Can anyone help to understand "Factorialize a Number" challenge?

Can anyone help to understand "Factorialize a Number" challenge?
0

#1

Hello! I can’t understand why we need to add these conditions num<0 return -1 and num ==0 return 1?

function factorialize(num) {
  if (num < 0) 
        return -1;
  else if (num == 0) 
      return 1;
  else {
      return (num * factorialize(num - 1));
  }
}
factorialize(5);

#2

You don’t have to check for num < 0, though it might be a good idea to return somehting like -1 or undefined when the input is invalid.

You need the num == 0 because it is the last valid factorial (0! = 1). So if num == 0 it makes no sense to return (num * factorialize(num - 1)). That would run factorialize(-1) which does not exist.


#3

Hi Nikita,

Lets start understanding step by step

            1! = 1
 2! = 1!*2 
            2! = 2
 3! = 2!*3
            3! = 6
 4! = 3!*4
            4! = 24

We can turn this around:

            4! = 24
 3! = 4!/4
            3! = 6
 2! = 3!/3
            2! = 2
 1! = 2!/2
            1! = 1
 0! = 1!/1
            0! = 1

If we try to extend this to -1, we find that (-1)! = 1/0 which means that (-1!) is undefined. Extending further to (-2)! etc. is thus impossible as well.

I would recommend you to execute the prog without the if (num < 0) condition and pass -1 as parameter and check what is the result. This is an exciting way to learn and understand the programming.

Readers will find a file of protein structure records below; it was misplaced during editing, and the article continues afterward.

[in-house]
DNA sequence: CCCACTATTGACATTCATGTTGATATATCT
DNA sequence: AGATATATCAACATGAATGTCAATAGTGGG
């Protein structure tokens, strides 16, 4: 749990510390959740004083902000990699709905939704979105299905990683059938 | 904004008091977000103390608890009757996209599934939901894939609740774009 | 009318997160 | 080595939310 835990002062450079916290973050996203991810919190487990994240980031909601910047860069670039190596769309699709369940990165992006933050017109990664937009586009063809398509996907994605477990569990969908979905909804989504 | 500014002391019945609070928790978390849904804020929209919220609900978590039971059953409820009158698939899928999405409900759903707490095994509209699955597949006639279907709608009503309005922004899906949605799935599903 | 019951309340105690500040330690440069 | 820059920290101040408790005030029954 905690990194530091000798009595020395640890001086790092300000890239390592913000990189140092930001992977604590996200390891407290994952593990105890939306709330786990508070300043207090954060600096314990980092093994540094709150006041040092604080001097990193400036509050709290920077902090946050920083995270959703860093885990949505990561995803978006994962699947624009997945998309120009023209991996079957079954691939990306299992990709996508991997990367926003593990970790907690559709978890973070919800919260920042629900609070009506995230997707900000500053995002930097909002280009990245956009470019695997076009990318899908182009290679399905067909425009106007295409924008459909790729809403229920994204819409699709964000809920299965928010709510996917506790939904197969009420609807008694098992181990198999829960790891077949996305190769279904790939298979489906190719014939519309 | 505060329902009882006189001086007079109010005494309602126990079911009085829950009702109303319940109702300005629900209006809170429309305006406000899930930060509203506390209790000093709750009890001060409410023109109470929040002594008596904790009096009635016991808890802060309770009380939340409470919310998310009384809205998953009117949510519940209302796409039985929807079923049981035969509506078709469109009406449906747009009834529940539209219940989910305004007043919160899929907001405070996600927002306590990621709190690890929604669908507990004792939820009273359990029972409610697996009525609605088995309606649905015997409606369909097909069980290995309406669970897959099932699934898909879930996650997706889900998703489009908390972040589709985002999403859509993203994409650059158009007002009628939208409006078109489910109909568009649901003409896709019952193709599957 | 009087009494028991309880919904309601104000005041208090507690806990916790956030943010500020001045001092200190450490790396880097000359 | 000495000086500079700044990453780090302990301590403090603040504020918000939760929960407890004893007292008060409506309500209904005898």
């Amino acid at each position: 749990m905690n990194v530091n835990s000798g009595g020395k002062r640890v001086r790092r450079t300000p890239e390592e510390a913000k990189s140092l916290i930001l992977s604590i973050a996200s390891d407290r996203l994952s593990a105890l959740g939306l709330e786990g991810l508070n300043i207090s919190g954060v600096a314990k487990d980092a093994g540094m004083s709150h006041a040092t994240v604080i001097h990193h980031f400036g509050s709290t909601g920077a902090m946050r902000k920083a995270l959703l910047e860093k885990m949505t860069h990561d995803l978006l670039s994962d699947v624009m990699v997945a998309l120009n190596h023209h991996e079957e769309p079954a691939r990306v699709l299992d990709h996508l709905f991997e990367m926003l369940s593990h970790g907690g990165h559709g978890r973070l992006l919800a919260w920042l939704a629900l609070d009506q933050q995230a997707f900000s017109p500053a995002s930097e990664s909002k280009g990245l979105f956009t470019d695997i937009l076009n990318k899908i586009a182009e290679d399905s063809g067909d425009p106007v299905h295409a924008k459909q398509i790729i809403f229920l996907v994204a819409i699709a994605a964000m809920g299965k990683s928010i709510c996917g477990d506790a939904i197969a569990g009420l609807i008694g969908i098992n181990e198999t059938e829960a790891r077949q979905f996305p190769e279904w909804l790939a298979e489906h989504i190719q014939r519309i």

Remember, if you are good in Maths then its IMPOSSIBLE IMPOSSIBLE to beat you as a programmer/developer.

I am working on my Mathematics again :sunglasses:

Especially Discrete Mathematics which is the backbone for a Software Engineer.

Hope this would be helpful.


#4

Thnak you. One more thing. In this example I can’t understand : he starts at 2(var n = 2) and add 1 to it(n++) then code is executed. So what we have is factorial = 1 * 3 (factorial = 1, n = 2++,total - 3),3 * 4 (total - 12), 12 * 5 (60). At the end it’s not equal to 120.

function factorialize(num) {
  var factorial = 1;
  for (var n = 2; n <= num; n++) {
    factorial = factorial * n;
  }

  return factorial;
}

#5

He starts with factorial = 1. Both 0! and 1! are 1, so those values don’t change factorial. You can therefore start with 2!

I would suggest having a look at the documentation: https://developer.mozilla.org/nl/docs/Web/JavaScript/Reference/Statements/for
n starts at 2 and its final value is 5.

Run the code. You will see that it does return 120.


#6

Sometimes odd inputs like a negative input in factorialize are called “corner cases” and in a “test-first” style of software development you brainstorm on all the unusual corner cases and write tests to make sure you catch those before actually writing code.